Alberta Prosperity

— May 24, 2018
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The Decline of the Other Alberta Advantage: Debt Service Costs in Alberta Are Rising

The Decline of the Other Alberta Advantage: Debt Service Costs in Alberta Are Rising finds that every Albertan will pay, on average, $442 this year in interest on the province’s growing debt, compared to just $58 a decade ago. And if the province’s debt trend continues, debt-servicing costs may exceed $1,000 per person within the next 10 years.

— Apr 14, 2018
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Report Card on Alberta’s Elementary Schools 2018

The Report Card on Alberta’s Elementary Schools 2018 ranks 819 public, separate, francophone, independent and charter schools based on seven academic indicators derived from provincewide test results. The report card provides parents with information they can’t easily get anywhere else: In addition to five years of academic results, the report card shows which schools are improving or falling behind.

— Mar 27, 2018
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Why Is Alberta’s Deficit Still So Big?

Why Is Alberta’s Deficit Still So Big? finds that the province’s $8.8 billion deficit this year is not primarily due to low oil prices, but is largely a product of the Notley government’s spending decisions. In fact, if the current government had adhered to the spending plan it inherited from its predecessor laid out in the 2015 budget, the deficit today would be approximately $3 billion—less than half of the deficit actually posted in the recent provincial budget.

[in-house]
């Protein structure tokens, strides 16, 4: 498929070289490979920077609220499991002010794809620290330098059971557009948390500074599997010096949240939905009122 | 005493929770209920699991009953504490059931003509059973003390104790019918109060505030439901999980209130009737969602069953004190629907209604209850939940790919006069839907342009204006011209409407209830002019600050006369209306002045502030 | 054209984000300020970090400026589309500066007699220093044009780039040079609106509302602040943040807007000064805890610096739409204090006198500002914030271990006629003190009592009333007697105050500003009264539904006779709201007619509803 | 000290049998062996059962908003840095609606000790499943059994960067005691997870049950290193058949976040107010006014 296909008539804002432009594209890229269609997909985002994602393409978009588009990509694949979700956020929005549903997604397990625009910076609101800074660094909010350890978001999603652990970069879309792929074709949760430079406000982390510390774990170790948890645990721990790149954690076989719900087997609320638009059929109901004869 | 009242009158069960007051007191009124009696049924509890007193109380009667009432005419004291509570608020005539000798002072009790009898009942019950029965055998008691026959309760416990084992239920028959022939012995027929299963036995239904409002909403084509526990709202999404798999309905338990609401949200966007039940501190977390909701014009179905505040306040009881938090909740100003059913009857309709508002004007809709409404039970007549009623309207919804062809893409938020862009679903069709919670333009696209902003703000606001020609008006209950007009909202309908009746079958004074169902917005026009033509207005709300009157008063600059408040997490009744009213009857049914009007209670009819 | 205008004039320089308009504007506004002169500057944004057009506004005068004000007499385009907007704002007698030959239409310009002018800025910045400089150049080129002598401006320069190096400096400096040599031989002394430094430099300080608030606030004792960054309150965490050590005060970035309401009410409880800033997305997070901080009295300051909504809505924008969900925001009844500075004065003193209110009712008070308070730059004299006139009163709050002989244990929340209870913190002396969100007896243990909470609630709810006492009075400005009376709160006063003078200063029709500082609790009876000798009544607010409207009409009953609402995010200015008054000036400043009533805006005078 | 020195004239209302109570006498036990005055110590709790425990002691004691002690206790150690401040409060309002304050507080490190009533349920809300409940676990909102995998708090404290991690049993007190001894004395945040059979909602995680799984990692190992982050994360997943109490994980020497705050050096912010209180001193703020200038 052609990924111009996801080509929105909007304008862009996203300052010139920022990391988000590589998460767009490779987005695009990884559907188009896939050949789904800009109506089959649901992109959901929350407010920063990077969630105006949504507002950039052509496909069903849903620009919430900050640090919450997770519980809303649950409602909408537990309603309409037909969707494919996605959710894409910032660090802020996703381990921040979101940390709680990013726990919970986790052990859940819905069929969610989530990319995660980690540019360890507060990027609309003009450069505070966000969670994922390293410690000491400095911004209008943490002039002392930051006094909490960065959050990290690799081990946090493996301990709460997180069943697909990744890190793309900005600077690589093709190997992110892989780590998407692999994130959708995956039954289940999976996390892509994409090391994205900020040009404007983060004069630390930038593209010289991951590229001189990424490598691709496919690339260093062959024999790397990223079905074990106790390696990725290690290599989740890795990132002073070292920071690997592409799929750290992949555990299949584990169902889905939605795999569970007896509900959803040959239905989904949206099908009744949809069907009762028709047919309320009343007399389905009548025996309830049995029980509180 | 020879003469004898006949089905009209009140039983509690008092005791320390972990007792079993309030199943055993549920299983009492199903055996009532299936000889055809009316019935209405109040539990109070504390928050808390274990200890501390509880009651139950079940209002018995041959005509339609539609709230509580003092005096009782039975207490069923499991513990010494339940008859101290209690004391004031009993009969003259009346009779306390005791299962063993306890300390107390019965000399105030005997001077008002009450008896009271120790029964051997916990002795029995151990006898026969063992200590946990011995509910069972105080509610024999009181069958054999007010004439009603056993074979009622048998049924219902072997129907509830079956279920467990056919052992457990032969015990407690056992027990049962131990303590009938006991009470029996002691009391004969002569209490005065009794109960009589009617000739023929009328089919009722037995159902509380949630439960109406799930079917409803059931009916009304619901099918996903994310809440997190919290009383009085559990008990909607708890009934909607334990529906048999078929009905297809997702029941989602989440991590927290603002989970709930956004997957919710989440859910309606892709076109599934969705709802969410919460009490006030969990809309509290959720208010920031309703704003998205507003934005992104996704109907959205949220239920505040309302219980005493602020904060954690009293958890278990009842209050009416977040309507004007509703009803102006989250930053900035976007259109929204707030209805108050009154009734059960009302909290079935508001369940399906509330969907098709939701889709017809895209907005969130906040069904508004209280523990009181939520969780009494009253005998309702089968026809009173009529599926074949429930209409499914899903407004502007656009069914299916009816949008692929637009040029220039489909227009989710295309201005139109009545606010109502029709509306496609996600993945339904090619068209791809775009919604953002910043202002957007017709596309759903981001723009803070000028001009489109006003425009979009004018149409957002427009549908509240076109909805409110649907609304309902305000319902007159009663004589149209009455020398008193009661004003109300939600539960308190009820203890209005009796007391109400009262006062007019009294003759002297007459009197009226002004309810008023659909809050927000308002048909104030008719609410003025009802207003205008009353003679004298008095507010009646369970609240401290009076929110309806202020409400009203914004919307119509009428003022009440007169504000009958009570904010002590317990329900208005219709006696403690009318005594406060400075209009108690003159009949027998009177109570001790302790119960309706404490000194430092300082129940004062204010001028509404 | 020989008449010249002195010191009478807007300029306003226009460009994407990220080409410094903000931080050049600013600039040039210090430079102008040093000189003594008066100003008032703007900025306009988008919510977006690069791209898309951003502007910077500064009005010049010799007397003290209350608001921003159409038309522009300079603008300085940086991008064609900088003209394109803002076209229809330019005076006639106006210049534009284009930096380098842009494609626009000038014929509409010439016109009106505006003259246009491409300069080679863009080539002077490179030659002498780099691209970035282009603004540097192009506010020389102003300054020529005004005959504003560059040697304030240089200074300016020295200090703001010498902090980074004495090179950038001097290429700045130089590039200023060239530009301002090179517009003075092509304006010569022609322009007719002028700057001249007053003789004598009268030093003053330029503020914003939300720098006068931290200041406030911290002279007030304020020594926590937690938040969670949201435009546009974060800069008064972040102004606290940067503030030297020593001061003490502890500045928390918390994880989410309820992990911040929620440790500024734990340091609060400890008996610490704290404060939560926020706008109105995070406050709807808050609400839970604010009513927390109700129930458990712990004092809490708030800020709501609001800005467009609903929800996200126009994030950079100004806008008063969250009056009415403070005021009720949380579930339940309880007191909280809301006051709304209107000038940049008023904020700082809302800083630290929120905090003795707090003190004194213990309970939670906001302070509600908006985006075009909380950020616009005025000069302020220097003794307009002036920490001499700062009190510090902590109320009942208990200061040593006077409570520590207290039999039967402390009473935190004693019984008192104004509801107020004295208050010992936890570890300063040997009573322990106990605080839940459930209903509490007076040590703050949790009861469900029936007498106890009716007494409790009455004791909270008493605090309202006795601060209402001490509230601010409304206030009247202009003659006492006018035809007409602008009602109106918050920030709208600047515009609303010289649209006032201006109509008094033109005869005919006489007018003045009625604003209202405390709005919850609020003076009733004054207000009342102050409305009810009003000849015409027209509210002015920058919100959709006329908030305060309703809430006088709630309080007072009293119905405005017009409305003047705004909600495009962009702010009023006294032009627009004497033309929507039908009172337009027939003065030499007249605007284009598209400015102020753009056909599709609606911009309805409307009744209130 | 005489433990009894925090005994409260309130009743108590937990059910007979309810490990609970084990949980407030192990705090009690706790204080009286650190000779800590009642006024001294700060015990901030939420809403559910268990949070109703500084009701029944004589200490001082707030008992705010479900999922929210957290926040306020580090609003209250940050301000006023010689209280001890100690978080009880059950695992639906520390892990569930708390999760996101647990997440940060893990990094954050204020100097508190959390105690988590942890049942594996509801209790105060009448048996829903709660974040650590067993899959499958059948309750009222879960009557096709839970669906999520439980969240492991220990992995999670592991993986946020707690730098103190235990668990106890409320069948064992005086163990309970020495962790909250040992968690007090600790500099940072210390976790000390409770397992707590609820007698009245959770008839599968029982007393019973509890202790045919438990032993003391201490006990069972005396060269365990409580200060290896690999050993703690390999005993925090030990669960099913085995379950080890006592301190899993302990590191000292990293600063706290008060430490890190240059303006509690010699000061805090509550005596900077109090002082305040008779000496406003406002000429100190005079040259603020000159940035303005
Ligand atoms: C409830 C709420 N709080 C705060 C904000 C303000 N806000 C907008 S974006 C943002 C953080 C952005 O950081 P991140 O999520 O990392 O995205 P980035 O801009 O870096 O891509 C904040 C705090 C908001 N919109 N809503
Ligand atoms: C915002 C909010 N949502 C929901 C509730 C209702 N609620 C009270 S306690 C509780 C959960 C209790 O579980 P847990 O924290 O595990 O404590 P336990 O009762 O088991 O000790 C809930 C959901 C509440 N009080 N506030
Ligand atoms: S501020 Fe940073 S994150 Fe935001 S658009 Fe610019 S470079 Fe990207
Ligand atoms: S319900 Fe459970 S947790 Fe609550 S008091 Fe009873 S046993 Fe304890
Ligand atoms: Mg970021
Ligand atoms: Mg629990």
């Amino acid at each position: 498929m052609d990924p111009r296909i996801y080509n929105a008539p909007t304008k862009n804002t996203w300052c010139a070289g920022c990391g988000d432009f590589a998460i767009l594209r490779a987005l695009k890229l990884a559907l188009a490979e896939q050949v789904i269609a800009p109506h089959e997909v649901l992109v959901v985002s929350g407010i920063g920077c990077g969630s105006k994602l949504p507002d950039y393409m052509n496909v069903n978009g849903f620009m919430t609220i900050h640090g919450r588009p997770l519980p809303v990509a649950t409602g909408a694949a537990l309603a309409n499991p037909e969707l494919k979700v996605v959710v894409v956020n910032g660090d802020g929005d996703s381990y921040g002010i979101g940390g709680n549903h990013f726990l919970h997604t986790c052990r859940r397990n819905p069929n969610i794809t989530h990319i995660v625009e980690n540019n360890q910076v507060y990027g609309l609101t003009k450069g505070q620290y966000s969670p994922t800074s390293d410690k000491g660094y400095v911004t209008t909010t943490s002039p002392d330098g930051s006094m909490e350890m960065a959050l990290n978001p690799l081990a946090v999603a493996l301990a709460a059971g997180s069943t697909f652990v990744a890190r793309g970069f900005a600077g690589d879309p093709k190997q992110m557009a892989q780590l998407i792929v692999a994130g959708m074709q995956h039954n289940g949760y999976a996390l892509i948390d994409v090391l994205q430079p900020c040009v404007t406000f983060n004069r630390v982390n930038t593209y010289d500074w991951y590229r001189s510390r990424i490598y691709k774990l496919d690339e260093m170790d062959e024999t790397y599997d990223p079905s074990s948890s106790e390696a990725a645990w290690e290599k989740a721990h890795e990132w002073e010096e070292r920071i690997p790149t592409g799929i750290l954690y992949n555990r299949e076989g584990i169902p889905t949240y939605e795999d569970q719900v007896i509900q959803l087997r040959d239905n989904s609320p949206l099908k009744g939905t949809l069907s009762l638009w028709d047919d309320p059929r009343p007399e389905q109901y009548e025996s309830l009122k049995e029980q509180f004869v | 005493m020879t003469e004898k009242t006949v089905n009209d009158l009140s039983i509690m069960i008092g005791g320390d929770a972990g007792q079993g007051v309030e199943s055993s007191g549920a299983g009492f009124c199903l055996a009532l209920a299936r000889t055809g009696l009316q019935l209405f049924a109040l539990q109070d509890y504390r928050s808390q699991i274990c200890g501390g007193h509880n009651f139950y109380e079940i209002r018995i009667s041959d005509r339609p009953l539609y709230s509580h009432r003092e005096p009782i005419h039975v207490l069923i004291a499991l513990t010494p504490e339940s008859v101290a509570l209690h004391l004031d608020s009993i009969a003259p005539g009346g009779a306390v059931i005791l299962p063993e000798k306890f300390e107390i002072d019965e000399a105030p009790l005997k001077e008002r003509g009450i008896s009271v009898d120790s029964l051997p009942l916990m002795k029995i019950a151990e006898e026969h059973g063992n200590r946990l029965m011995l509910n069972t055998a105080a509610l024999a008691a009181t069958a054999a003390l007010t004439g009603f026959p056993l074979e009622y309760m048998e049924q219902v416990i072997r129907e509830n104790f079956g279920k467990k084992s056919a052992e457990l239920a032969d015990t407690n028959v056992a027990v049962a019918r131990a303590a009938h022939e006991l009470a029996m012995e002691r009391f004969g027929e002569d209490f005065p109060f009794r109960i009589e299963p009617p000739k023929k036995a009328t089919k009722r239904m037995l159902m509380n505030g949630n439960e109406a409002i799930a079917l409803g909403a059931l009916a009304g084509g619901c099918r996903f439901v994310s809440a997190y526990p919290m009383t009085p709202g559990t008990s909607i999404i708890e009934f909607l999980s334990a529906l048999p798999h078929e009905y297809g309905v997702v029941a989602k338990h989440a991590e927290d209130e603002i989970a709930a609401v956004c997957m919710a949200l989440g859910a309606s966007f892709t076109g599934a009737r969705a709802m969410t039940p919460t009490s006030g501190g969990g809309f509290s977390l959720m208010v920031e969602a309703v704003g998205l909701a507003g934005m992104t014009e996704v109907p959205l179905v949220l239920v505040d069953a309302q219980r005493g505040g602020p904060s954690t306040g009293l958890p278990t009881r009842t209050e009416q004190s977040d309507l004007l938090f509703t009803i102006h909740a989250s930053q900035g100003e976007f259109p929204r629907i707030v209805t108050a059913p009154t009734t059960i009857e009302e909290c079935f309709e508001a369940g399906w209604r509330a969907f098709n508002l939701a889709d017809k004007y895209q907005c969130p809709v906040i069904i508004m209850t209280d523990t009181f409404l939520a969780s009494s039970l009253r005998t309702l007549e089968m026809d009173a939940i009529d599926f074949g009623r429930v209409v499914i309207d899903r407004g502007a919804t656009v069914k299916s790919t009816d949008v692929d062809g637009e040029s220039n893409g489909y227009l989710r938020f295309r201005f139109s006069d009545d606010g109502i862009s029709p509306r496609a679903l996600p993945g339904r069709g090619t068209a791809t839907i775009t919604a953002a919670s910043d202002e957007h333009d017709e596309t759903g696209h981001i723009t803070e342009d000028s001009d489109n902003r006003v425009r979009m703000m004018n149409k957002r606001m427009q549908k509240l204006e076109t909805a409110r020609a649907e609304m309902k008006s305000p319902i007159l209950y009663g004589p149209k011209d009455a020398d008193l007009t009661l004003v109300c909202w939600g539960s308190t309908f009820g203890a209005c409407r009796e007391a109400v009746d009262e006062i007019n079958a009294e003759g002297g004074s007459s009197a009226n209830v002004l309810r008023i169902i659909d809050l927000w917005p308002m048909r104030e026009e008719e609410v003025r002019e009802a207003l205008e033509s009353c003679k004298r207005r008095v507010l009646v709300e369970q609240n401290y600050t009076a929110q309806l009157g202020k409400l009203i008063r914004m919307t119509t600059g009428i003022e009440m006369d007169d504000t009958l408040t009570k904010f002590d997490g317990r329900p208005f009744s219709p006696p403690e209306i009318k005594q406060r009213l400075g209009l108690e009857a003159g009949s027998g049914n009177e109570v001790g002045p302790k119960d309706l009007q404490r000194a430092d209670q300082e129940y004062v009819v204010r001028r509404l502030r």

— Feb 15, 2018
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Alternative Paths for Alberta's Budget: Balance by 2023/24 Is Not Enough

Alternative Paths for Alberta’s Budget: Balance by 2023/24 Is Not Enough finds that the Alberta government could balance the budget years ahead of its self-imposed 2023/24 deadline with modest spending discipline and avoid accumulating tens of billions of dollars in additional debt. Moreover, the government is currently not on track to meet even its modest goal of balancing its budget by 2023/24 and will, in fact, run a $5 billion deficit that year if current revenue and spending trends continue.

— Oct 19, 2017
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Comparing the Family Income of Students in Alberta’s Independent and Public Schools

Comparing the Family Income of Students in Alberta’s Independent and Public Schools finds that despite common misperceptions, Alberta families with children in most independent schools actually have slightly lower incomes than families with children in public schools.

— Oct 7, 2017
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Report Card on Alberta’s High Schools 2017

The Report Card on Alberta’s High Schools 2017 rates 274 public, independent, separate and charter schools based on eight academic indicators generated from Grade 12 provincewide testing, grade-to-grade transition and graduation rates. The report card provides parents with information they can’t easily get anywhere else: In addition to five years of academic results, the report card shows which schools are improving or falling behind.

Alberta Prosperity Research Experts